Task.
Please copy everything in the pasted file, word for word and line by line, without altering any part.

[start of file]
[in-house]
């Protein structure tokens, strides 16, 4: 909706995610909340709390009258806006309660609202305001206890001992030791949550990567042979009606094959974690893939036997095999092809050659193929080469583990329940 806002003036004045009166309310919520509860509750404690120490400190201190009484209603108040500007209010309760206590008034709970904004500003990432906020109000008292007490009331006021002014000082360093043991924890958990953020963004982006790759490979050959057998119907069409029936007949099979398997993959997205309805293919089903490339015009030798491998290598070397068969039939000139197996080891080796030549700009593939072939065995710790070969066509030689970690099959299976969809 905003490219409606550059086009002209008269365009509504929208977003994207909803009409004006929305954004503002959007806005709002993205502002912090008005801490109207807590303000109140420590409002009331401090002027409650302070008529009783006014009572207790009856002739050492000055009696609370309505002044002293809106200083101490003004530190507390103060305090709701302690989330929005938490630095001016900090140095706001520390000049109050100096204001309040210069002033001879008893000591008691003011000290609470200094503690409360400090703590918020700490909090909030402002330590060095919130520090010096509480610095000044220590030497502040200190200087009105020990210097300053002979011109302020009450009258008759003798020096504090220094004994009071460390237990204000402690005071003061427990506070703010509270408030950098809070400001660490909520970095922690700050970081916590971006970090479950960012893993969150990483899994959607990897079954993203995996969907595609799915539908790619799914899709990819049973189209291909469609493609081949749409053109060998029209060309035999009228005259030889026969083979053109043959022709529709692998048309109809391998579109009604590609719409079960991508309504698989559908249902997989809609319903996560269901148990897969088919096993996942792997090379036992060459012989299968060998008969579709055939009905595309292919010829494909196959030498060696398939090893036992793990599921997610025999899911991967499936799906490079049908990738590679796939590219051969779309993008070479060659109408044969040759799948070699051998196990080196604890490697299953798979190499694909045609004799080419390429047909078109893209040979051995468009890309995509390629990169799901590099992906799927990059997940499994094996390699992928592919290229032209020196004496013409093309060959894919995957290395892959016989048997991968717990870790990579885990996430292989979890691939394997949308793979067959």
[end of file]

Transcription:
[in-house]
């Protein structure tokens, strides 16, 4: 909706995610909340709390009258806006309660609202305001206890001992030791949550990567042979009606094959974690893939036997095999092809050659193929080469583990329940 806002003036004045009166309310919520509860509750404690120490400190201190009484209603108040500007209010309760206590008034709970904004500003990432906020109000008292007490009331006021002014000082360093043991924890958990953020963004982006790759490979050959057998119907069409029936007949099979398997993959997205309805293919089903490339015009030798491998290598070397068969039939000139197996080891080796030549700009593939072939065995710790070969066509030689970690099959299976969809 905003490219409606550059086009002209008269365009509504929208977003994207909803009409004006929305954004503002959007806005709002993205502002912090008005801490109207807590303000109140420590409002009331401090002027409650302070008529009783006014009572207790009856002739050492000055009696609370309505002044002293809106200083101490003004530190507390103060305090709701302690989330929005938490630095001016900090140095706001520390000049109050100096204001309040210069002033001879008893000591008691003011000290609470200094503690409360400090703590918020700490909090909030402002330590060095919130520090010096509480610095000044220590030497502040200190200087009105020990210097300053002979011109302020009450009258008759003798020096504090220094004994009071460390237990204000402690005071003061427990506070703010509270408030950098809070400001660490909520970095922690700050970081916590971006970090479950960012893993969150990483899994959607990897079954993203995996969907595609799915539908790619799914899709990819049973189209291909469609493609081949749409053109060998029209060309035999009228005259030889026969083979053109043959022709529709692998048309109809391998579109009604590609719409079960991508309504698989559908249902997989809609319903996560269901148990897969088919096993996942792997090379036992060459012989299968060998008969579709055939009905595309292919010829494909196959030498060696398939090893036992793990599921997610025999899911991967499936799906490079049908990738590679796939590219051969779309993008070479060659109408044969040759799948070699051998196990080196604890490697299953798979190499694909045609004799080419390429047909078109893209040979051995468009890309995509390629990169799901590099992906799927990059997940499994094996390699992928592919290229032209020196004496013409093309060959894919995957290395892959016989048997991968717990870790990579885990996430292989979890691939394997949308793979067959």